T Cells with Commitment Issues

Science Signaling  20 Apr 2010:
Vol. 3, Issue 118, pp. jc3
DOI: 10.1126/scisignal.3118jc3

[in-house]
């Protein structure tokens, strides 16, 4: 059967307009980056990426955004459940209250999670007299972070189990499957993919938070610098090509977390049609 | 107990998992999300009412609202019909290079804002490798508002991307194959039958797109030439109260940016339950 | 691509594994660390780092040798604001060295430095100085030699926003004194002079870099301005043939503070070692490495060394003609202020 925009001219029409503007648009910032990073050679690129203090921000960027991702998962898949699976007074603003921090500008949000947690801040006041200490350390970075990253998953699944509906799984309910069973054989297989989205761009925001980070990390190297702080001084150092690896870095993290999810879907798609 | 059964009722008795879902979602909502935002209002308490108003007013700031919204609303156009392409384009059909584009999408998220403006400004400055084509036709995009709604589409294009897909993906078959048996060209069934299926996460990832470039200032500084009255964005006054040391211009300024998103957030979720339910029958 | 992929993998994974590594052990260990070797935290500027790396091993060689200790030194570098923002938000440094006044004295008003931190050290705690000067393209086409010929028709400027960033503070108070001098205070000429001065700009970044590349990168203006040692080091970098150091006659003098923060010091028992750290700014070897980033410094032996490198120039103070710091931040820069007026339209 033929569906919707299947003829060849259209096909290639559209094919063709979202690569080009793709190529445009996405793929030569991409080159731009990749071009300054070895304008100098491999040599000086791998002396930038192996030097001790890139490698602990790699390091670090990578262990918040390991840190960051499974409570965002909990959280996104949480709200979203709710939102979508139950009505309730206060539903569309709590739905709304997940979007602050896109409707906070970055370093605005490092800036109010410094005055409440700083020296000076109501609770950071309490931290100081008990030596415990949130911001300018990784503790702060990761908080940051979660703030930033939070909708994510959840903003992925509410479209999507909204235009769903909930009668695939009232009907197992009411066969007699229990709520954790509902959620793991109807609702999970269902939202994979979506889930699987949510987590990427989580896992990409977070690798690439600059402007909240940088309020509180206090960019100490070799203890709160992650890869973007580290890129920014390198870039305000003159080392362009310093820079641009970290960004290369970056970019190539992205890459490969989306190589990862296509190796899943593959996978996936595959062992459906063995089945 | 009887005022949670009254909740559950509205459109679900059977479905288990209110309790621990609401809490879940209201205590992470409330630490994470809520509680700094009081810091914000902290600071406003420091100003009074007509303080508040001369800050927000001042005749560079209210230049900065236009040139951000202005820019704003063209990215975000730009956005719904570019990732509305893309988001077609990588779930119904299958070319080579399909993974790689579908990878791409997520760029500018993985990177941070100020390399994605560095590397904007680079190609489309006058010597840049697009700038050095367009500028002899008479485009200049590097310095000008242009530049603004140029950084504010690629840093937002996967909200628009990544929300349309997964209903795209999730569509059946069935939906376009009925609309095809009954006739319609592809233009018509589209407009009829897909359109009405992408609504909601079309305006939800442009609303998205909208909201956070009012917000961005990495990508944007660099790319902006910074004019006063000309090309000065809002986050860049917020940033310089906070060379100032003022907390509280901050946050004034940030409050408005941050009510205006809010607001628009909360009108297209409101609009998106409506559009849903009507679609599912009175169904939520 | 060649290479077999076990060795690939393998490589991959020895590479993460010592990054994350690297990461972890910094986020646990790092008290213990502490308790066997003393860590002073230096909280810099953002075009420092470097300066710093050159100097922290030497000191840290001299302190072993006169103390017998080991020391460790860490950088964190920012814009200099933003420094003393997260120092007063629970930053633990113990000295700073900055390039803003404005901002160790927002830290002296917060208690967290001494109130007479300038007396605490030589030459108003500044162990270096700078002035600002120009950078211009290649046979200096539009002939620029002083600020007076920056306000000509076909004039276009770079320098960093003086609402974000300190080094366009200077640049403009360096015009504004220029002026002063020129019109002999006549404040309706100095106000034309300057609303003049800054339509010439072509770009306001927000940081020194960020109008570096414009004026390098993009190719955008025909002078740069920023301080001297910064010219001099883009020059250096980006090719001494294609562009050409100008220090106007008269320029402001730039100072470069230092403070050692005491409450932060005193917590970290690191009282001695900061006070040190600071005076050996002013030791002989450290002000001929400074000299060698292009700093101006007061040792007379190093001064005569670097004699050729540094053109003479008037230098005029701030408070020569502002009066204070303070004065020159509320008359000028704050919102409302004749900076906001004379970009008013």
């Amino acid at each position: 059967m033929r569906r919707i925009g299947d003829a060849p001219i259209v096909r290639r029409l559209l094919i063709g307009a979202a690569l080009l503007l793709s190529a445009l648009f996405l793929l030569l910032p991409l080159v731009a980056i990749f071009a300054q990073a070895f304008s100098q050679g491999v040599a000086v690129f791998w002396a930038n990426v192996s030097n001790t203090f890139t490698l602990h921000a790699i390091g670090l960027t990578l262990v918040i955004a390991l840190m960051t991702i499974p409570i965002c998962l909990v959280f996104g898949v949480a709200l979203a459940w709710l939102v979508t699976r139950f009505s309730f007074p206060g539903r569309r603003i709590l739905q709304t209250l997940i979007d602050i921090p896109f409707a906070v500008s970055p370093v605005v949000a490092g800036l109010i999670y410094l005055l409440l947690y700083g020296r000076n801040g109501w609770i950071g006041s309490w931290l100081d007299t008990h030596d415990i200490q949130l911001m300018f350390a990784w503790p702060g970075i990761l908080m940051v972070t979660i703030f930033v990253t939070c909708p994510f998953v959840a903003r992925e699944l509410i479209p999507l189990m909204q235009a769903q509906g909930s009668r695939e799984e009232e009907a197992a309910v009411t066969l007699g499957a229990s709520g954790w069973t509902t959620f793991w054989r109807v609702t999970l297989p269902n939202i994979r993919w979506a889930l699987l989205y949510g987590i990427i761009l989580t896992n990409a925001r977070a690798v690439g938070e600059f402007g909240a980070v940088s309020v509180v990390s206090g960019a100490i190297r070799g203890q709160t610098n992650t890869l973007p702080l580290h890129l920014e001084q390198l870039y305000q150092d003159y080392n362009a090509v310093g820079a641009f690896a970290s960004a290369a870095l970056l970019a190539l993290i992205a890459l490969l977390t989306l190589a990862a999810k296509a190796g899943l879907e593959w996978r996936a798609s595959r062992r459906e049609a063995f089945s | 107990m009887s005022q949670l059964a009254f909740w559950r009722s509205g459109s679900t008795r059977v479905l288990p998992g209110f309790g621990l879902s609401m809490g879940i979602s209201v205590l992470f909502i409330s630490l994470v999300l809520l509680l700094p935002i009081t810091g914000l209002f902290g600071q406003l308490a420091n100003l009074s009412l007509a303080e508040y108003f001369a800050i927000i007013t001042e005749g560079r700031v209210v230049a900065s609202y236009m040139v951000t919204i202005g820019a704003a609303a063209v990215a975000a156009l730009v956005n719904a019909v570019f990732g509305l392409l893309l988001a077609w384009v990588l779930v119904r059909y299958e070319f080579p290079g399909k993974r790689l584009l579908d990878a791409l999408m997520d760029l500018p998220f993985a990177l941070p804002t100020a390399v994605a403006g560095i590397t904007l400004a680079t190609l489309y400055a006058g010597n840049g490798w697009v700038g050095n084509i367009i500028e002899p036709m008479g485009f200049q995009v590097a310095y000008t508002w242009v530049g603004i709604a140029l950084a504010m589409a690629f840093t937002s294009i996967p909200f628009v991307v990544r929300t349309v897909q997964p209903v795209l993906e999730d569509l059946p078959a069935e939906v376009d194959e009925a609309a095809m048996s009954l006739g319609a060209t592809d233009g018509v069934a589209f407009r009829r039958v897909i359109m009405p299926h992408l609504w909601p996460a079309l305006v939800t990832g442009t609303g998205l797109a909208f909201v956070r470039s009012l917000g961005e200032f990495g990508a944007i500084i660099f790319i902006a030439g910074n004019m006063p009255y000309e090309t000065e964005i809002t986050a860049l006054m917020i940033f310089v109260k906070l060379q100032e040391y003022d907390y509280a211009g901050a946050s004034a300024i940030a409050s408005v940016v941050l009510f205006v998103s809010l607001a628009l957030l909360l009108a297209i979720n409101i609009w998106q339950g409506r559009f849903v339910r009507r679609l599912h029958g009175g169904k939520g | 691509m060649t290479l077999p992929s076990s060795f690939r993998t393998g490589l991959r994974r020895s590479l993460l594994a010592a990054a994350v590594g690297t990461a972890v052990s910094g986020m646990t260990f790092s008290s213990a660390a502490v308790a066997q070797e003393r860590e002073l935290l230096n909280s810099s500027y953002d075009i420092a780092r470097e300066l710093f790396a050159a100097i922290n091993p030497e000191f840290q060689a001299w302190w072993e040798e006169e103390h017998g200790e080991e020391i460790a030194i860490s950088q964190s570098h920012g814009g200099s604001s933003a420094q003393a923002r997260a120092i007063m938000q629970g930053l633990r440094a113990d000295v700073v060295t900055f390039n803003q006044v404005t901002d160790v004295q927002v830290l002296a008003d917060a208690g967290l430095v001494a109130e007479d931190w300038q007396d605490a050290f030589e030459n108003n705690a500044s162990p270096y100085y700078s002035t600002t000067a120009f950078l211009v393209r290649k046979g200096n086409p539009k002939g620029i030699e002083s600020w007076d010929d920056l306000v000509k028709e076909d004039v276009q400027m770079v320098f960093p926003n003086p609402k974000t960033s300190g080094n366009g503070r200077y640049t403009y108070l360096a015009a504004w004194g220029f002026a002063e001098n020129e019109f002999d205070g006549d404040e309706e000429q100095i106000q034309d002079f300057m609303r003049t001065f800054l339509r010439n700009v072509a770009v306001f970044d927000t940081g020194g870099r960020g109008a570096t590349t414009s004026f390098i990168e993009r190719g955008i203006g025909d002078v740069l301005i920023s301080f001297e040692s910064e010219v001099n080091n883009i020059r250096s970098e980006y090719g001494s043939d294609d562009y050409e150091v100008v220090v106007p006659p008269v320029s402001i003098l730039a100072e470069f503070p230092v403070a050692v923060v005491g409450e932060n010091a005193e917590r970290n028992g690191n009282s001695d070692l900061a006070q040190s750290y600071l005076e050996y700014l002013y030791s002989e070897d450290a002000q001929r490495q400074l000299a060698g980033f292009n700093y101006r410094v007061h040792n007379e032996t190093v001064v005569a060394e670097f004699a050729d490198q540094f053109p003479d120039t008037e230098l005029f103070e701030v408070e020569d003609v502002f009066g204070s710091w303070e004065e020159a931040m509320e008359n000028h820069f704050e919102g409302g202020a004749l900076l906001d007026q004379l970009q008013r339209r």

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T cells are a central element of cell-mediated immunity. Host detection of infectious agents leads to antigen presentation and release of cytokines that cause naïve T cells to develop into effector T cells or regulatory T cells (Treg cells). Effector T cells act to control the invading agents and mediate tissue inflammation. Treg cells maintain immune homeostasis by suppressing effector T cell responses to prevent collateral damage. Until recently, T cell differentiation into distinct subsets with different functions had been considered irreversible. However, new evidence suggests that some differentiated T cell subsets are more phenotypically flexible than others. Studying the plasticity of T cells and the underlying signaling mechanisms may lead to important clues for understanding immunity and autoimmunity.

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